- Players who had a playing-time BMI of 30 or more had twice the risk of death from heart disease compared to other players. Similar findings have been noted in other studies. Offensive and defensive linemen were more likely to have a BMI greater than 30. A BMI of 30 or more is considered obese in the general population whereas a healthy BMI is between 18.5-24.9.
- African American players had a 69% higher risk of death from heart disease compared to Caucasian players. The study controlled for player size and position and determined that those factors are not the reason for this difference.
- Defensive linemen had a 42% higher risk of death from heart disease compared to men in the general population. A total of 41 defensive linemen died of heart disease, when we anticipated 29 deaths based on estimates from the general population. Among the 41 defensive linemen who died of heart disease, 8 deaths were due to cardiomyopathy (a specific kind of heart disease that causes the heart to enlarge and can lead to heart failure). We anticipated fewer than two deaths from cardiomyopathy. We saw this increased risk only among the defensive linemen.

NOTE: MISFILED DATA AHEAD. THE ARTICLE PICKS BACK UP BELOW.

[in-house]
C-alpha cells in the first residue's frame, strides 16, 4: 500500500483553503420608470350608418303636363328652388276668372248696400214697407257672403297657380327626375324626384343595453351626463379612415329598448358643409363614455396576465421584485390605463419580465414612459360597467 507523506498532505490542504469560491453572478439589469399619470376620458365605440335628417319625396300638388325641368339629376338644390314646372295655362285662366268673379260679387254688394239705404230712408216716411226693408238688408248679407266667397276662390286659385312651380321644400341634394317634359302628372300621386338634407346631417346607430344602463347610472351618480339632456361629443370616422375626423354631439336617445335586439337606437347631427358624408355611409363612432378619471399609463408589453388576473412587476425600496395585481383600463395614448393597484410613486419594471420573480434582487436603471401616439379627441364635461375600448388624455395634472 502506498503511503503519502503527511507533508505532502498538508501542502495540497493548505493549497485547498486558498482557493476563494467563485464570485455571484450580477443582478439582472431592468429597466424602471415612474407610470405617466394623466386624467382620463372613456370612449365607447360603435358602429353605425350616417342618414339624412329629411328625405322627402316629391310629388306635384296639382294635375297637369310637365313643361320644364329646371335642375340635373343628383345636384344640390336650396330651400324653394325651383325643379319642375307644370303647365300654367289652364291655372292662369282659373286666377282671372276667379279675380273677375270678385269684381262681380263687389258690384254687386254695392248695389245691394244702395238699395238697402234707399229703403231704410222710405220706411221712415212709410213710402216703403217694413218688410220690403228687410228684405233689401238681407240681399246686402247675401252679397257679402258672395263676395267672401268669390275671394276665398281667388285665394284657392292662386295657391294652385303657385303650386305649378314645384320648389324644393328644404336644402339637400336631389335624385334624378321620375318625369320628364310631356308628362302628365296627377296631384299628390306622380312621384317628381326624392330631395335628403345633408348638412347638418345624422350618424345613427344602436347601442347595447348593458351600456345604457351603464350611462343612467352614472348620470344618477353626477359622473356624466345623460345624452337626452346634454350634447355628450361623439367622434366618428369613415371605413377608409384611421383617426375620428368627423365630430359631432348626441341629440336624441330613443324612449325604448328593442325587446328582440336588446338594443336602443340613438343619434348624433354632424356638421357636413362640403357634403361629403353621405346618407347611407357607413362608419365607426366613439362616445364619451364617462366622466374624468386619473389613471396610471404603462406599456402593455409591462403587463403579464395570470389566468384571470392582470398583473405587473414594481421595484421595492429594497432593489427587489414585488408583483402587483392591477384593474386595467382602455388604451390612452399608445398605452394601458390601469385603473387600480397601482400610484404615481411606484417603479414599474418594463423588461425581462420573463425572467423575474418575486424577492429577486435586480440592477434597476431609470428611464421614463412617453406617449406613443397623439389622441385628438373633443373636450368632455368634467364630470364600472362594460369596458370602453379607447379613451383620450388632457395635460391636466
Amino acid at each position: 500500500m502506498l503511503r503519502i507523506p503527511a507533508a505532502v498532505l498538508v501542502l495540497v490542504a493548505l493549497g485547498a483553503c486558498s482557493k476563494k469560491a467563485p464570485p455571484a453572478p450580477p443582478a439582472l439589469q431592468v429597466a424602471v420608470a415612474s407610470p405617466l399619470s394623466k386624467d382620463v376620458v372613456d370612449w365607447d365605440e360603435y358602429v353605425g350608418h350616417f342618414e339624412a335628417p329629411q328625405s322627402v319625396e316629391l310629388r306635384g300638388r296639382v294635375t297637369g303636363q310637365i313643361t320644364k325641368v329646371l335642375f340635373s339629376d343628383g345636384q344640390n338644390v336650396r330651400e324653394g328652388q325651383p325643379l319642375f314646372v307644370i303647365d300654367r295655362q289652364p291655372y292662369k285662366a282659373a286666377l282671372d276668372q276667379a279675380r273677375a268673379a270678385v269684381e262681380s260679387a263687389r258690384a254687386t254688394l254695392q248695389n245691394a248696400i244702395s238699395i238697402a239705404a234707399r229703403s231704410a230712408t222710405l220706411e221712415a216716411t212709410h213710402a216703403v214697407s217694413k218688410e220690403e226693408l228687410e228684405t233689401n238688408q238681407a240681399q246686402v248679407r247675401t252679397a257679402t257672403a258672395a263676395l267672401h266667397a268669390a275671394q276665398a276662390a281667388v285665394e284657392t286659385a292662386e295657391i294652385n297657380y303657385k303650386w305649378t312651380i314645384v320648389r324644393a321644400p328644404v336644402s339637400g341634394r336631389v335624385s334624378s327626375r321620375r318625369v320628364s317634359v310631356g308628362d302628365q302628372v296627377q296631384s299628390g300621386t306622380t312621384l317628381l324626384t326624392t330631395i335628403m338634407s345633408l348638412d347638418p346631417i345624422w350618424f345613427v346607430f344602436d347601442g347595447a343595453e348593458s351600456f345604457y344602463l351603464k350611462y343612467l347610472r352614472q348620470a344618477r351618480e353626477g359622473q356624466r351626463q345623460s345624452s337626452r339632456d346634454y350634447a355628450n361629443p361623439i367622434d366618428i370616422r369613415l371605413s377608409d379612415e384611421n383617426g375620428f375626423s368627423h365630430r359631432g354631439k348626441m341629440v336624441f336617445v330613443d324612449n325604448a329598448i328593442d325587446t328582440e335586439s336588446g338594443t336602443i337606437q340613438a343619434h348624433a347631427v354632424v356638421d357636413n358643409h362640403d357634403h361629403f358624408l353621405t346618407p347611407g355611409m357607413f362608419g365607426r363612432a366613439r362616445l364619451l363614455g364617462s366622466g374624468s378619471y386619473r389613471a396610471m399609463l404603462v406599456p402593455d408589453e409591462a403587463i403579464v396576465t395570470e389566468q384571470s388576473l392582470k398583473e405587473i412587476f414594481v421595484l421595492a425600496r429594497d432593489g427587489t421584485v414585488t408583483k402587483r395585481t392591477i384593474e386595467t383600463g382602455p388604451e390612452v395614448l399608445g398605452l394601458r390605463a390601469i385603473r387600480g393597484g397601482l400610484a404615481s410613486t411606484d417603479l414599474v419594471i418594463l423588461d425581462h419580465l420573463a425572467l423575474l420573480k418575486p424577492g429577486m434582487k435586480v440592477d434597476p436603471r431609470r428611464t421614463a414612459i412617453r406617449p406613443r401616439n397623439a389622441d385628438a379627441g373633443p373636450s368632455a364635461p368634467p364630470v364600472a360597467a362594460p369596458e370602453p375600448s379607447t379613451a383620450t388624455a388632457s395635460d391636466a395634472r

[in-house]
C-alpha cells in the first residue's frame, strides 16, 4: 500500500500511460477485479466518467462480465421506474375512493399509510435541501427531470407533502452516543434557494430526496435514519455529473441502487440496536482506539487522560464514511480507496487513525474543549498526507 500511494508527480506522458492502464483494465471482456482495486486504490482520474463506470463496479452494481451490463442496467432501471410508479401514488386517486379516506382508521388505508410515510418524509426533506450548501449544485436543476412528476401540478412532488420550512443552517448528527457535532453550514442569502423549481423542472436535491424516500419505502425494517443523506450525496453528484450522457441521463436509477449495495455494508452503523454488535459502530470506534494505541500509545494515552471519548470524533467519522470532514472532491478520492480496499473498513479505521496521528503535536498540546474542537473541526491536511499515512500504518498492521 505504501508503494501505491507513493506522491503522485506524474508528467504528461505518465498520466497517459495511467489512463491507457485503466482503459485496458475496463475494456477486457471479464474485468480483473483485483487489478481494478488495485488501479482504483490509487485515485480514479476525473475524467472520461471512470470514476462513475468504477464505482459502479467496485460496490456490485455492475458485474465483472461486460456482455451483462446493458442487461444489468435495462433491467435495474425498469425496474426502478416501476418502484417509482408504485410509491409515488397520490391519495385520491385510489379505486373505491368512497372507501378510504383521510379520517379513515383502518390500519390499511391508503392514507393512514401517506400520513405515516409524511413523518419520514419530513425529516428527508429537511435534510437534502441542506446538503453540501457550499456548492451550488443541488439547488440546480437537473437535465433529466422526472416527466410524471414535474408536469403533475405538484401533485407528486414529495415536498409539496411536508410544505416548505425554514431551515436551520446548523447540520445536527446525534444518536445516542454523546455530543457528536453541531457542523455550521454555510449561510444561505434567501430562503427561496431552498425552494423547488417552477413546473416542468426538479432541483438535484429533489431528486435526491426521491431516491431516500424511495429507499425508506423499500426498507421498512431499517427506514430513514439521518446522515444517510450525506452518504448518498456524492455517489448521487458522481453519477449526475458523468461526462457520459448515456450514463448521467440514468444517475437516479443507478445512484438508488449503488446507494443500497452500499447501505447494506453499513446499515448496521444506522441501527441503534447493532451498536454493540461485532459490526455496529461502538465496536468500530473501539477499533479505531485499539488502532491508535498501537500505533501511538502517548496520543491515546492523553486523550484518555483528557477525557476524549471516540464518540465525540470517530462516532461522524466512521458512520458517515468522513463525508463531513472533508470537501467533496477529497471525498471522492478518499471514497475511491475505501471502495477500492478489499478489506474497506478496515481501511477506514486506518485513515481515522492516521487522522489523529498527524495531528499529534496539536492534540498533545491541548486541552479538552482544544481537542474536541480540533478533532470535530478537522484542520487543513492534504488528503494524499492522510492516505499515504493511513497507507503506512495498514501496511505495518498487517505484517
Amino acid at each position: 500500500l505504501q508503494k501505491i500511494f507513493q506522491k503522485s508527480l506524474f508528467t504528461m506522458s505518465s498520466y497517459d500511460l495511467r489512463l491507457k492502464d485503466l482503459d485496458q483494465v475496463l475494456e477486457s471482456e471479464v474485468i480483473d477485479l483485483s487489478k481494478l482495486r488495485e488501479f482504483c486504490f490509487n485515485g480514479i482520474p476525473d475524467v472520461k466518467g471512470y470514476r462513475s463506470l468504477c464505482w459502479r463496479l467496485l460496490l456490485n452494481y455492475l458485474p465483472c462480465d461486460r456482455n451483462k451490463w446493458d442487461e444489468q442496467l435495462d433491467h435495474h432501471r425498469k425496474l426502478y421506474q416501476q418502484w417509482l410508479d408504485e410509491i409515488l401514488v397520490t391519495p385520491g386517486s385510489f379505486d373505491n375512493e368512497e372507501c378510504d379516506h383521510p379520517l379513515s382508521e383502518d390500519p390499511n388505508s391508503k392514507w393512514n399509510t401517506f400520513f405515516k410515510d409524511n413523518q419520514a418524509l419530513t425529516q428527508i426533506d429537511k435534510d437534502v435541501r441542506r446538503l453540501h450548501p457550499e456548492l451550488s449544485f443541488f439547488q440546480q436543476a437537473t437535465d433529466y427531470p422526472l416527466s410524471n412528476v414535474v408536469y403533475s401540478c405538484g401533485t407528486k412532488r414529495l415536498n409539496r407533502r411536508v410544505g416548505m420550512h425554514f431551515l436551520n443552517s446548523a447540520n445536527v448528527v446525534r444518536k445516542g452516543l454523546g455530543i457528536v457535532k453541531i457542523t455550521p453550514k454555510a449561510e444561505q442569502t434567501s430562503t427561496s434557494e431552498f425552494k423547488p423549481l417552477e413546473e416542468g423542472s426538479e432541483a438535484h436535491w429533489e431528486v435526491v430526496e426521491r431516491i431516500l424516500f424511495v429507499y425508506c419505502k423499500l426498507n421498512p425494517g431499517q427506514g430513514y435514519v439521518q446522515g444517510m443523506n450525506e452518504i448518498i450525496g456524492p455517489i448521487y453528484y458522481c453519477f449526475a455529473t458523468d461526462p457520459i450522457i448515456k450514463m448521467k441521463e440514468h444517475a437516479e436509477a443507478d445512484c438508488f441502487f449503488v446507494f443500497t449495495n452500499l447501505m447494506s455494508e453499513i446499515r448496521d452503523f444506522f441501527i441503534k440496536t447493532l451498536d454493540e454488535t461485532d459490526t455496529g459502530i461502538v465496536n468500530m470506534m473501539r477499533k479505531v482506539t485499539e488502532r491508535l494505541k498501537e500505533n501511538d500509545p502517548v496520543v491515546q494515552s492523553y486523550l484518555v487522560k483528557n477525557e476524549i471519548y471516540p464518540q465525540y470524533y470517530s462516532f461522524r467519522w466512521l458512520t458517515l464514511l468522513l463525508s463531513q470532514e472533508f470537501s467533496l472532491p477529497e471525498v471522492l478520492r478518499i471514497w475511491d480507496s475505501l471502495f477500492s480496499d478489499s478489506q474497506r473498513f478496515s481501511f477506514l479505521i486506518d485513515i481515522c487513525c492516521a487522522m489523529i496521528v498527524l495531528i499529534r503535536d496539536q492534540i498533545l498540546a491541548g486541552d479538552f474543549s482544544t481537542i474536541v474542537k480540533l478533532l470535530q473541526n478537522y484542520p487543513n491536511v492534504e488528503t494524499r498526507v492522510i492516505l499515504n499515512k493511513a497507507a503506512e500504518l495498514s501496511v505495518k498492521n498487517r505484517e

What Does This Mean?
The fact that players live longer than the average American male is likely explained by several factors including previously documented low levels of cigarette smoking which is an important contributor to decreased mortality.2,3 Players’ body composition (more muscle mass) and high fitness levels likely also contribute to their longer life span compared to the general U.S. population, especially given their increased size. The study did not attempt to contact retired players so we do not have information about whether players smoked or if they have a family history of heart disease, cholesterol, or diabetes. We also lack information on changes in players’ fitness and weight after retirement.
Different access to or compliance with improved medical therapies and prevention methods could be one explanation for the differences in cardiovascular-related deaths between offensive and defensive linemen and deserves further evaluation. Since 2000, cardiovascular disease deaths for defensive linemen, after accounting for differences in size, have been similar to other players. This may indicate a positive impact from the increased media attention and expanded health promotion campaigns by the NFL and the NFL Players Association since the initial NIOSH report in 1994.2,3